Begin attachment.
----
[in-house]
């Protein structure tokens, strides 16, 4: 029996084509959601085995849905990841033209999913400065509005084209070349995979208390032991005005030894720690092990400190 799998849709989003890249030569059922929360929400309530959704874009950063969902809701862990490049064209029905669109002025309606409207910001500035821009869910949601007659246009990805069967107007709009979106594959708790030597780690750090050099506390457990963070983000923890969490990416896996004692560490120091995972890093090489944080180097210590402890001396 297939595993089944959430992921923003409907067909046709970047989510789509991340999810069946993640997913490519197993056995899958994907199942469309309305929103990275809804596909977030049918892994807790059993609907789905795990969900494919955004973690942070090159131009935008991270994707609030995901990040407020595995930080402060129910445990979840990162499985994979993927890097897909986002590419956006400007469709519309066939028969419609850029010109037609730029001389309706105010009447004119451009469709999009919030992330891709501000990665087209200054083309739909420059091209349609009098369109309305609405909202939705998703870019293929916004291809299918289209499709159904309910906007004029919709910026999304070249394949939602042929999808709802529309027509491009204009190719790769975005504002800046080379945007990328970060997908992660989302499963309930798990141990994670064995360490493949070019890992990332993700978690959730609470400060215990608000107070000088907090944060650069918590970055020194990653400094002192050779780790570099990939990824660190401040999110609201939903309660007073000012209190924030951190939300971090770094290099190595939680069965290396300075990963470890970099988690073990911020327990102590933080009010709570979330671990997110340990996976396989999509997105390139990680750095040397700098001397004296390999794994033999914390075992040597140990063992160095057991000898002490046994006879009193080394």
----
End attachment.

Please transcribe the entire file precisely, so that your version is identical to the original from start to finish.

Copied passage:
[in-house]
């Protein structure tokens, strides 16, 4: 029996084509959601085995849905990841033209999913400065509005084209070349995979208390032991005005030894720690092990400190 799998849709989003890249030569059922929360929400309530959704874009950063969902809701862990490049064209029905669109002025309606409207910001500035821009869910949601007659246009990805069967107007709009979106594959708790030597780690750090050099506390457990963070983000923890969490990416896996004692560490120091995972890093090489944080180097210590402890001396 297939595993089944959430992921923003409907067909046709970047989510789509991340999810069946993640997913490519197993056995899958994907199942469309309305929103990275809804596909977030049918892994807790059993609907789905795990969900494919955004973690942070090159131009935008991270994707609030995901990040407020595995930080402060129910445990979840990162499985994979993927890097897909986002590419956006400007469709519309066939028969419609850029010109037609730029001389309706105010009447004119451009469709999009919030992330891709501000990665087209200054083309739909420059091209349609009098369109309305609405909202939705998703870019293929916004291809299918289209499709159904309910906007004029919709910026999304070249394949939602042929999808709802529309027509491009204009190719790769975005504002800046080379945007990328970060997908992660989302499963309930798990141990994670064995360490493949070019890992990332993700978690959730609470400060215990608000107070000088907090944060650069918590970055020194990653400094002192050779780790570099990939990824660190401040999110609201939903309660007073000012209190924030951190939300971090770094290099190595939680069965290396300075990963470890970099988690073990911020327990102590933080009010709570979330671990997110340990996976396989999509997105390139990680750095040397700098001397004296390999794994033999914390075992040597140990063992160095057991000898002490046994006879009193080394």